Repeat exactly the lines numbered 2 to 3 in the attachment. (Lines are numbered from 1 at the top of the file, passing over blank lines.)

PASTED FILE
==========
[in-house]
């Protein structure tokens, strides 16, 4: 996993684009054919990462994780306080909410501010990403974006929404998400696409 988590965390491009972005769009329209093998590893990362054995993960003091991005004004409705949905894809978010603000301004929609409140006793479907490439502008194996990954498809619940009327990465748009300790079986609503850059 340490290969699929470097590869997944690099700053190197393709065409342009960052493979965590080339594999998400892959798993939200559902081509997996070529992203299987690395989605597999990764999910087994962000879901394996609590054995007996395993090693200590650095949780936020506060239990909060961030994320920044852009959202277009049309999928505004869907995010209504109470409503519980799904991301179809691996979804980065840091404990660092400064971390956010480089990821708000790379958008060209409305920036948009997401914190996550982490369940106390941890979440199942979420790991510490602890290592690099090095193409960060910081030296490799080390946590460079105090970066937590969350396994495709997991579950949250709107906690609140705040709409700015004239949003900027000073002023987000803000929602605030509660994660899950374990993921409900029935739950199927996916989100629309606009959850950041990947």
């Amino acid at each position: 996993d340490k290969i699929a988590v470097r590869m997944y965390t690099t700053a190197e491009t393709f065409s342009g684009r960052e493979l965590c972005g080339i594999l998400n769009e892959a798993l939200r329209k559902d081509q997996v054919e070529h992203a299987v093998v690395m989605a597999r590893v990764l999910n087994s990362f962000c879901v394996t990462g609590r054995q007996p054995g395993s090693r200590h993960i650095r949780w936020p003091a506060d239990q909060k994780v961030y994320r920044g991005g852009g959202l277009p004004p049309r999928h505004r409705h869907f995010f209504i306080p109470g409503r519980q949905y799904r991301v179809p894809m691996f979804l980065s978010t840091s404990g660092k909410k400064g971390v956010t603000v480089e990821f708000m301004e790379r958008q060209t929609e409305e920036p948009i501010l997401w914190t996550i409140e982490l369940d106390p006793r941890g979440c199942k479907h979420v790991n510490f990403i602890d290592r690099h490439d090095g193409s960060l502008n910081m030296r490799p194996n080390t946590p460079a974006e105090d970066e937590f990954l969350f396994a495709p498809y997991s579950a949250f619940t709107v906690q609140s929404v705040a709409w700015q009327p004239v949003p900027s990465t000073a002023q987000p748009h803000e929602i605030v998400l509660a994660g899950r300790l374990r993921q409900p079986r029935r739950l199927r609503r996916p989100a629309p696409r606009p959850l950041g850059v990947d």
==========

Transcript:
């Protein structure tokens, strides 16, 4: 996993684009054919990462994780306080909410501010990403974006929404998400696409 988590965390491009972005769009329209093998590893990362054995993960003091991005004004409705949905894809978010603000301004929609409140006793479907490439502008194996990954498809619940009327990465748009300790079986609503850059 340490290969699929470097590869997944690099700053190197393709065409342009960052493979965590080339594999998400892959798993939200559902081509997996070529992203299987690395989605597999990764999910087994962000879901394996609590054995007996395993090693200590650095949780936020506060239990909060961030994320920044852009959202277009049309999928505004869907995010209504109470409503519980799904991301179809691996979804980065840091404990660092400064971390956010480089990821708000790379958008060209409305920036948009997401914190996550982490369940106390941890979440199942979420790991510490602890290592690099090095193409960060910081030296490799080390946590460079105090970066937590969350396994495709997991579950949250709107906690609140705040709409700015004239949003900027000073002023987000803000929602605030509660994660899950374990993921409900029935739950199927996916989100629309606009959850950041990947």
């Amino acid at each position: 996993d340490k290969i699929a988590v470097r590869m997944y965390t690099t700053a190197e491009t393709f065409s342009g684009r960052e493979l965590c972005g080339i594999l998400n769009e892959a798993l939200r329209k559902d081509q997996v054919e070529h992203a299987v093998v690395m989605a597999r590893v990764l999910n087994s990362f962000c879901v394996t990462g609590r054995q007996p054995g395993s090693r200590h993960i650095r949780w936020p003091a506060d239990q909060k994780v961030y994320r920044g991005g852009g959202l277009p004004p049309r999928h505004r409705h869907f995010f209504i306080p109470g409503r519980q949905y799904r991301v179809p894809m691996f979804l980065s978010t840091s404990g660092k909410k400064g971390v956010t603000v480089e990821f708000m301004e790379r958008q060209t929609e409305e920036p948009i501010l997401w914190t996550i409140e982490l369940d106390p006793r941890g979440c199942k479907h979420v790991n510490f990403i602890d290592r690099h490439d090095g193409s960060l502008n910081m030296r490799p194996n080390t946590p460079a974006e105090d970066e937590f990954l969350f396994a495709p498809y997991s579950a949250f619940t709107v906690q609140s929404v705040a709409w700015q009327p004239v949003p900027s990465t000073a002023q987000p748009h803000e929602i605030v998400l509660a994660g899950r300790l374990r993921q409900p079986r029935r739950l199927r609503r996916p989100a629309p696409r606009p959850l950041g850059v990947d």